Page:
The IBM eServer p775

HPC Architecture
  1. Shared-memory SIMD machines
  2. Distributed-memory SIMD machines
  3. Shared-memory MIMD machines
  4. Distributed-memory MIMD machines
  5. ccNUMA machines
  6. Clusters
  7. Processors
    1. AMD Opteron
    2. IBM POWER7
    3. IBM BlueGene/Q processor
    4. Intel Xeon
    5. The SPARC processors
  8. Accelerators
    1. GPU accelerators
      1. ATI/AMD
      2. nVIDIA
    2. General computational accelerators
      1. Intel Xeon Phi
    3. FPGA accelerators
      1. Convey
      2. Kuberre
      3. SRC
  9. Interconnects
    1. Infiniband
Available systems
  • The Bull bullx system
  • The Cray XC30
  • The Cray XE6
  • The Cray XK7
  • The Eurotech Aurora
  • The Fujitsu FX10
  • The Hitachi SR16000
  • The IBM BlueGene/Q
  • The IBM eServer p775
  • The NEC SX-9
  • The SGI Altix UV series
  • Systems disappeared from the list
    Systems under development

    Machine type RISC-based distributed-memory multi-processor.
    Models IBM eServer p775
    Operating system AIX (IBMs Unix variant), Linux (REd Hat EL).
    Connection structure Variable (see remarks)
    Compilers XL Fortran (Fortran 90), (HPF), XL C, C++
    Vendors information Web page
    Year of introduction 2011

    System parameters:

    Model eServer p775
    Clock cycle 3.83 GHz
    Theor. peak performance  
    Per Proc. (8 cores) 245.1 Gflop/s
    Per node (32 proc.s) 7.84 Tflop/s
    Per 14-node frame 8.42 Tflop/s
    Per 12-node rack 94.1 Tflop/s
    Maximal 16.05 Pflop/s
    Main memory  
    Memory/node ≤ 2 TB
    Memory/maximal ≤ 4.096 PB
    Communication bandwidth  
    Node-to-node (see remarks)


    There is a multitude of high end servers in the eServer p-series. However, IBM singles out the POWER7 based p775 model specifically for HPC. The eServer p775 is the successor of the earlier p575 POWER6-based systems. It retains much of the macro structure of this system: multi-CPU nodes are connected within a frame either by a dedicated switch or by other means, like switched Ethernet. The structure of the nodes, however, has changed considerably, see POWER7. Four octo-core POWER7 processors are housed in a Quad-Chip Module (QCM) while eight of these constitute a p775 node. So, 256 cores make up a node. The 4 QCMs are all directly connected to each other by copper wires.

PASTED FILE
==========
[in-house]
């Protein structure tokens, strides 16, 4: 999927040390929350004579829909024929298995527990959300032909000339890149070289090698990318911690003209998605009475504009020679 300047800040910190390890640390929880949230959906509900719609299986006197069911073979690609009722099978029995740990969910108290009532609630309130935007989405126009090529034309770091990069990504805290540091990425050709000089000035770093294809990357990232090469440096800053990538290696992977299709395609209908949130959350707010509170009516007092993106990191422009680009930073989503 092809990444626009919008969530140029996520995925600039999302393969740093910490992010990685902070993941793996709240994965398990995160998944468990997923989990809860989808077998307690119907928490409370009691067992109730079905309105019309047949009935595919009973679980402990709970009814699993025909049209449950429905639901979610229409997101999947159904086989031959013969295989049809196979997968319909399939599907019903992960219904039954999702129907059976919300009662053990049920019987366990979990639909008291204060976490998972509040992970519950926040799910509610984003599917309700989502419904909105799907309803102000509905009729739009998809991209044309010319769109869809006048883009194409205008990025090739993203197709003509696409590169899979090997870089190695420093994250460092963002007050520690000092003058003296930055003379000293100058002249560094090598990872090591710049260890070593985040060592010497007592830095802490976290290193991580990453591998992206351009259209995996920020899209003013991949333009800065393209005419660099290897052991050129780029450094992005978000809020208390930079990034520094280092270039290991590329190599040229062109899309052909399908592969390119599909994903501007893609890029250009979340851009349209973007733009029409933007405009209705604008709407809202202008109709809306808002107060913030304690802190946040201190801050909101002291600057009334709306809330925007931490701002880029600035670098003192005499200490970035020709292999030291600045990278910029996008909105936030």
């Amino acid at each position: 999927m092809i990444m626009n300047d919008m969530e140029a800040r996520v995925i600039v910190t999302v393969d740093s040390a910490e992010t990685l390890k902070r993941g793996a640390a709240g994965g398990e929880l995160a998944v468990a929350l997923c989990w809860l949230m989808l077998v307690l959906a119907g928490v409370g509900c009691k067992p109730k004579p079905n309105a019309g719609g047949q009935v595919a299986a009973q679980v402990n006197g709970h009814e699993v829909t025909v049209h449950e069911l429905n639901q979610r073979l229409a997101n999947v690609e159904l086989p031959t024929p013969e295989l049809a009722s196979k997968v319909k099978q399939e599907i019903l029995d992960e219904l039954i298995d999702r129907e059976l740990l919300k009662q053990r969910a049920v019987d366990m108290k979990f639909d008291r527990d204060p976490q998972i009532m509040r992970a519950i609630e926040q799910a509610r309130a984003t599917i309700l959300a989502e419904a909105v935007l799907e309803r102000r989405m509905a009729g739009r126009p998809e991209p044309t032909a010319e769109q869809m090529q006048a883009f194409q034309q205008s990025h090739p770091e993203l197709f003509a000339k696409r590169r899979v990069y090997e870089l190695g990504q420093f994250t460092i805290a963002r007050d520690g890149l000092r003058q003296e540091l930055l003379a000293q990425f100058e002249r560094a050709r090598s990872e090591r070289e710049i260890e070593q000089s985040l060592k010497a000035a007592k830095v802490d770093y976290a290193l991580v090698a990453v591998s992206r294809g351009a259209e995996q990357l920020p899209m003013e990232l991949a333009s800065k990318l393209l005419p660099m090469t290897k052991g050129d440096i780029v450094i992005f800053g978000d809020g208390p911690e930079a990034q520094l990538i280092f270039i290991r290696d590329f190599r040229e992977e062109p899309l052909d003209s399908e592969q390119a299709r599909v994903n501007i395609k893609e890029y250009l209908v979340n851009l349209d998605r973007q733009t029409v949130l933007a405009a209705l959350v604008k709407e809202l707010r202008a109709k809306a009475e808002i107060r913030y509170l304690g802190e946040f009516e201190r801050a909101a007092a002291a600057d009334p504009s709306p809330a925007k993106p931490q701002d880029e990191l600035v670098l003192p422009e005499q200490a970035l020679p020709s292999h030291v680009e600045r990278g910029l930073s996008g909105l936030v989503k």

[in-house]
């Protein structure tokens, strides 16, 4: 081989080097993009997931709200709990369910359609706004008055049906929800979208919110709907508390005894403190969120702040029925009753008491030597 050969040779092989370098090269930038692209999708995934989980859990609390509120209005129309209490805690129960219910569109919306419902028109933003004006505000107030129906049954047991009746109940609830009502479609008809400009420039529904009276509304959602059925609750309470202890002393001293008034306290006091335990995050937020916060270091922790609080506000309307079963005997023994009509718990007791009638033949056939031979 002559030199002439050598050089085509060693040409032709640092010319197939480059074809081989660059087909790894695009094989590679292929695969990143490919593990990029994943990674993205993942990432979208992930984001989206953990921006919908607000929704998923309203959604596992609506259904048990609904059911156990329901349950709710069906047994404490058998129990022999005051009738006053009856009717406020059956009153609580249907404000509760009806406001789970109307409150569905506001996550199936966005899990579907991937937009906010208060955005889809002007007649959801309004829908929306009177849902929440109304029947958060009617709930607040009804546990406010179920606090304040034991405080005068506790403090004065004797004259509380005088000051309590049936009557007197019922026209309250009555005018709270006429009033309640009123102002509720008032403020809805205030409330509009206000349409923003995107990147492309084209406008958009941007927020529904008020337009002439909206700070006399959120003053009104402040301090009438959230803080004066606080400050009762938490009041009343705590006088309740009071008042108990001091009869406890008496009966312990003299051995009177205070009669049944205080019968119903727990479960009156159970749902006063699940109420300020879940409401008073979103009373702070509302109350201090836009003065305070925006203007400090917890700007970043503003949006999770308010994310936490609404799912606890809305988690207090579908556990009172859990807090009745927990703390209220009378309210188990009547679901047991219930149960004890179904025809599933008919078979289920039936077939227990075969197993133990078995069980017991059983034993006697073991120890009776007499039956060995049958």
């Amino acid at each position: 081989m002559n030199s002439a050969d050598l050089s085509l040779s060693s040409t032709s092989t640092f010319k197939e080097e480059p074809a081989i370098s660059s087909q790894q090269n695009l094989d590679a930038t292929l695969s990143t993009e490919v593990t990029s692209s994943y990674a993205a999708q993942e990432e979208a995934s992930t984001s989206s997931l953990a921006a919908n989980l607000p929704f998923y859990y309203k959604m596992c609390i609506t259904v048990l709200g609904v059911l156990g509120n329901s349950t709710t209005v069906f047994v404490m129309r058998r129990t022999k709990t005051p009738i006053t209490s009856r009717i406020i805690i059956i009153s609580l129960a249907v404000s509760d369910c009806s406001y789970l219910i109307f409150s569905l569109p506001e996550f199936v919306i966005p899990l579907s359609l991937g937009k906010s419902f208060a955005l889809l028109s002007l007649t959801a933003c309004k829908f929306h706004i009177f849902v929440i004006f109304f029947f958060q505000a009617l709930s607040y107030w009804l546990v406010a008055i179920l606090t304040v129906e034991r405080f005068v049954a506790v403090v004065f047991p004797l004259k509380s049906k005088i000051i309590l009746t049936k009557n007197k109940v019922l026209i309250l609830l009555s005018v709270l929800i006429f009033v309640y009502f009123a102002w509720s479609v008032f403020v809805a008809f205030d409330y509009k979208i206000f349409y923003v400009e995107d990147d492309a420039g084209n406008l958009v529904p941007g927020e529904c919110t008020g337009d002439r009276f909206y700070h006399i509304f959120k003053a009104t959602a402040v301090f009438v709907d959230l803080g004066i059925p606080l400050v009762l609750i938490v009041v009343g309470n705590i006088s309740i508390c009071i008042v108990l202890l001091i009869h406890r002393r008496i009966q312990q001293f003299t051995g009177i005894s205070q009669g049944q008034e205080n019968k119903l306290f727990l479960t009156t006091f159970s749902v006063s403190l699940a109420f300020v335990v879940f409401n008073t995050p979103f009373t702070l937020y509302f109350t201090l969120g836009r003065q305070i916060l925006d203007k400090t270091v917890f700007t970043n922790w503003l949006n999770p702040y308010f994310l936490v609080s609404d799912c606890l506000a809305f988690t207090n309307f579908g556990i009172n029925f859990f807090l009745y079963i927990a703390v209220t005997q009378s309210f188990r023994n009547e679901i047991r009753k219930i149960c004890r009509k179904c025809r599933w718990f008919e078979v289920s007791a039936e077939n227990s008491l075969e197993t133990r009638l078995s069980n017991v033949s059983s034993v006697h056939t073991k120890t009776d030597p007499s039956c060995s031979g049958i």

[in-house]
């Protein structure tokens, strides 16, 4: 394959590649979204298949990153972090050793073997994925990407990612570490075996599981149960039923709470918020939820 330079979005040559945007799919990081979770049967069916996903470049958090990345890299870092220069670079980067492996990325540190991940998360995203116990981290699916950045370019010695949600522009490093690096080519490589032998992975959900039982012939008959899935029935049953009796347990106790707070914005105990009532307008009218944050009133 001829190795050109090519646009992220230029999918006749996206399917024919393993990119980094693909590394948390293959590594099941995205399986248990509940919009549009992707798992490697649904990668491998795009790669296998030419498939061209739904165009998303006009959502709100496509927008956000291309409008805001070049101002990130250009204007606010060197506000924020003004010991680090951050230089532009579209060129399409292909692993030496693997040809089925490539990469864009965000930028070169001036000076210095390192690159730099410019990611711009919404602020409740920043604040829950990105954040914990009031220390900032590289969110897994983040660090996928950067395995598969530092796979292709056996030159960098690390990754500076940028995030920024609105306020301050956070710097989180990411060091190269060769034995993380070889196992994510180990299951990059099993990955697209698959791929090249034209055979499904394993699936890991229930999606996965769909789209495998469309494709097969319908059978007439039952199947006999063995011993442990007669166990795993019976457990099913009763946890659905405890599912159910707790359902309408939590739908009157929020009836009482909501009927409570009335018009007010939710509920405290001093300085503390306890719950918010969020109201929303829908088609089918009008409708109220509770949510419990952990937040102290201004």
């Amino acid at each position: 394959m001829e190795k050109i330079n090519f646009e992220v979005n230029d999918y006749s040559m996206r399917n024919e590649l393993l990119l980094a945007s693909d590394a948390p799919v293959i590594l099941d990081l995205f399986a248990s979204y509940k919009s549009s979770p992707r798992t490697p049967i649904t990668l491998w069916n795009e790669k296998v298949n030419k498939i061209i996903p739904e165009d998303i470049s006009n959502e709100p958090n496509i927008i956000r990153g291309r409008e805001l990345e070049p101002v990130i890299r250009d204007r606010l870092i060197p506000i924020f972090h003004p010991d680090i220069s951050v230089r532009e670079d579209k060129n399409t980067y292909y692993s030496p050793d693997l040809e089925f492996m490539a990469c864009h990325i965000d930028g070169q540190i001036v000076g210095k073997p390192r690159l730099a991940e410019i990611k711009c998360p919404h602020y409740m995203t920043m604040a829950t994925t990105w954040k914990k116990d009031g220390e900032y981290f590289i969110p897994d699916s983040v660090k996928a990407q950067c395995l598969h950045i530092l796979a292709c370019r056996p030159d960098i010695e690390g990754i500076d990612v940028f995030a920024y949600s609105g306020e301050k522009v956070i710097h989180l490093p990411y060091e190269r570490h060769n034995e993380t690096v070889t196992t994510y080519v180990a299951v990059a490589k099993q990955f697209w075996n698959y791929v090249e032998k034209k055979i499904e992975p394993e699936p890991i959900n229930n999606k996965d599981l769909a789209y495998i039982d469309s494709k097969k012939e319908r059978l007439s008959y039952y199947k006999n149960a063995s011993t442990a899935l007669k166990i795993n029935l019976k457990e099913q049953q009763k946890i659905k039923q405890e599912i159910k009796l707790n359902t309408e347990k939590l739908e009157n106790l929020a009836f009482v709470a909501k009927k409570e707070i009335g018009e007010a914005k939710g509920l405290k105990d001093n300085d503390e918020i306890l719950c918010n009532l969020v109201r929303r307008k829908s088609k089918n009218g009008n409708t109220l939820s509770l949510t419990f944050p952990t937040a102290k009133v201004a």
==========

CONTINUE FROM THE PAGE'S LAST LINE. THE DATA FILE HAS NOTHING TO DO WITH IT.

In contrast to its earlier p575 clusters, IBM does now provide a proprietary interconnect for the system based on in-house optical technology. Each node contains 224 optical transceivers that each constitute 12 1.25 GB/s send- and recieve lanes. Ten out of these 12 lanes are used for normal communication where the two other lanes can act as a fall-back when one of the regular links fails. The number of links/node is sufficient to directly connect to 127 others and to achieve the connection to the maximal configuration of 2048 nodes a second level of interconnection can be realised though hub modules. Depending on the relative position of the nodes the bandwidth varies: 336 GB/s to 7 other QCMs, 320 GB/s to remote nodes, and 240 GB/s from local to remote nodes. Note that these are the aggregate bandwidth from all lanes together.
    Like the former p575 the p775 system is accessed through a front-end control workstation that also monitors system failures. Failing nodes can be taken off line and exchanged without interrupting service. Because of the very dense packaging of the units that house the POWER7 processors are water cooled.
    Applications can be run using PVM or MPI. IBM used to support High Performance Fortran, both a proprietary version and a compiler from the Portland Group. It is not clear whether this is still the case. IBM uses its own PVM version from which the data format converter XDR has been stripped. This results in a lower overhead at the cost of generality. Also the MPI implementation, MPI-F, is optimised for the p775-based systems. As the nodes are in effect shared-memory SMP systems, within the nodes OpenMP can be employed for shared-memory parallelism and it can be freely mixed with MPI if needed. In addition to its own AIX OS IBM also supports one Linux distributions: the professional version of RedHat Linux is available for the p775 series.

    Measured Performances:
    In [39] a speed of 1.52 Pflop/s was reported for a 63,360-core system. The efficiency for solving the dense linear system was 77.9%.